After you`ve acquired clearance from ATC you can commence getting prepared for the turn to base.  The time to turn is when the end of the runway is at 45 degrees from a point in the centre of the rear wing root and the stabilizer. 


You have to slow down to go down, meaning you have got to arrive at your approach speed and attitude as soon as you can.  To achieve this you ought to strive to complete every thing exactly the same way each and every time. You have a bit of flexibility in the order, but typically you`ll back off the power first.  Pick a set RPM and stick the needle right on it. If you get into the white arc that allows application of flaps you can either apply flaps in stages or set them at 20 degrees all at once.  The critical thing is to be consistent every time. 


If you aren`t in the white arc right away you can begin the turn. This will bleed off energy levels and get you in the white arc.  At this time you can apply flaps. Again, apply them in stages, or apply them all at once, but be consistent. That`s tip two - consistency.


If you haven`t turned yet, do so now(assuming you`ve made your calls, received the clearance and are ok with traffic).  When you reduce the power your nose will go down and you`ll have to adjust the yoke to maintain the preferred attitude.  When you add your flaps the nose will come up, and you`ll have to re-adjust. You can trim the aeroplane each time.  Trimming makes it easier to fly and permits you to concentrate on other things, like rate of descent.  You want to be descending at four hundred to five hundred FPM.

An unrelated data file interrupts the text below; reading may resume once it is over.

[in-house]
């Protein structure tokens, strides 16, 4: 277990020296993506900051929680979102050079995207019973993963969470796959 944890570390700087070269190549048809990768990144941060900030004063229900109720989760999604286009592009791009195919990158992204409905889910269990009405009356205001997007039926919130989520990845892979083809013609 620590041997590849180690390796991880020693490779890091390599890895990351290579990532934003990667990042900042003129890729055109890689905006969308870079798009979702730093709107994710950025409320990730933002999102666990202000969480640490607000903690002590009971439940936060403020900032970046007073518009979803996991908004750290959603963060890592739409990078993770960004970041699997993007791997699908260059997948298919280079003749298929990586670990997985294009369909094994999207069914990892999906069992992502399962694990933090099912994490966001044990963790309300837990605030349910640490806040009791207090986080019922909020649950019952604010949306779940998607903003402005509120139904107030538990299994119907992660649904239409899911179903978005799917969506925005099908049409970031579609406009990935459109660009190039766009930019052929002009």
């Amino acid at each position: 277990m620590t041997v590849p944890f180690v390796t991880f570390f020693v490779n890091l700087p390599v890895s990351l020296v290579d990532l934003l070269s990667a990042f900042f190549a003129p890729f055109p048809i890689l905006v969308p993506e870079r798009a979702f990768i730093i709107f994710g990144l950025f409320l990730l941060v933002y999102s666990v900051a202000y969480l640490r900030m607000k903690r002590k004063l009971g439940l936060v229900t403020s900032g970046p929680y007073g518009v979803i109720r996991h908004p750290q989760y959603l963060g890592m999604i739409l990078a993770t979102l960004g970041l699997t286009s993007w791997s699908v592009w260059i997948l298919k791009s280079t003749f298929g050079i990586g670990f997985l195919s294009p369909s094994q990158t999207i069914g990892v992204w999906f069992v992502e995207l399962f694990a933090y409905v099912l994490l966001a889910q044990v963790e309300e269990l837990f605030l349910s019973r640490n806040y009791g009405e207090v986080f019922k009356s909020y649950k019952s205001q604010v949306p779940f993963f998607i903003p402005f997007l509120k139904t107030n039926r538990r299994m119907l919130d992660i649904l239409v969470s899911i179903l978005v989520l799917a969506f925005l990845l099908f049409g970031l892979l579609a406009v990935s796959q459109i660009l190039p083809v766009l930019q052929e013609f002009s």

Tip number three is to confirm your target RPM, your approach speed, and your rate of descent. Get them set up straight away during the base leg. 


A good approach makes for good landings.  Proper approach speed, throttle setting and descent rate will put you on a good approach, and if you do the whole lot consistently you`ll have consistently better chances of  setting up a good approach.  At this time on the base leg you should look at the runway to pick when to turn to final.  Consistency is important here  yet again : I like to set up the turn when the strip has passed the pitot tube and is almost at the strut.  You could select a different time, but be consistent.  If the end of your turn lines you up with the runway you`re performing it right.